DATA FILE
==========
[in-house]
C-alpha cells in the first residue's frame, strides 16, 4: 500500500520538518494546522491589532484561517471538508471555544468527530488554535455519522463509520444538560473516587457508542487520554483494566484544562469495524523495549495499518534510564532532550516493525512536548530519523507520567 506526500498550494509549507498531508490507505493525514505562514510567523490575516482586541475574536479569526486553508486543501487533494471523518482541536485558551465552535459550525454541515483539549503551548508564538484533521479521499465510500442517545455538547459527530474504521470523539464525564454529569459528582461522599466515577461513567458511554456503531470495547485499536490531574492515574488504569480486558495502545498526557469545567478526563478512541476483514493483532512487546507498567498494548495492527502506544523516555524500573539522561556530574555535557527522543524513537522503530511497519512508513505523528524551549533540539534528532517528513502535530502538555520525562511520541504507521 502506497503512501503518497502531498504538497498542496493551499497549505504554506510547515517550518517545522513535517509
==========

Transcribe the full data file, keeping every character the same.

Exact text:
[in-house]
C-alpha cells in the first residue's frame, strides 16, 4: 500500500520538518494546522491589532484561517471538508471555544468527530488554535455519522463509520444538560473516587457508542487520554483494566484544562469495524523495549495499518534510564532532550516493525512536548530519523507520567 506526500498550494509549507498531508490507505493525514505562514510567523490575516482586541475574536479569526486553508486543501487533494471523518482541536485558551465552535459550525454541515483539549503551548508564538484533521479521499465510500442517545455538547459527530474504521470523539464525564454529569459528582461522599466515577461513567458511554456503531470495547485499536490531574492515574488504569480486558495502545498526557469545567478526563478512541476483514493483532512487546507498567498494548495492527502506544523516555524500573539522561556530574555535557527522543524513537522503530511497519512508513505523528524551549533540539534528532517528513502535530502538555520525562511520541504507521 502506497503512501503518497502531498504538497498542496493551499497549505504554506510547515517550518517545522513535517509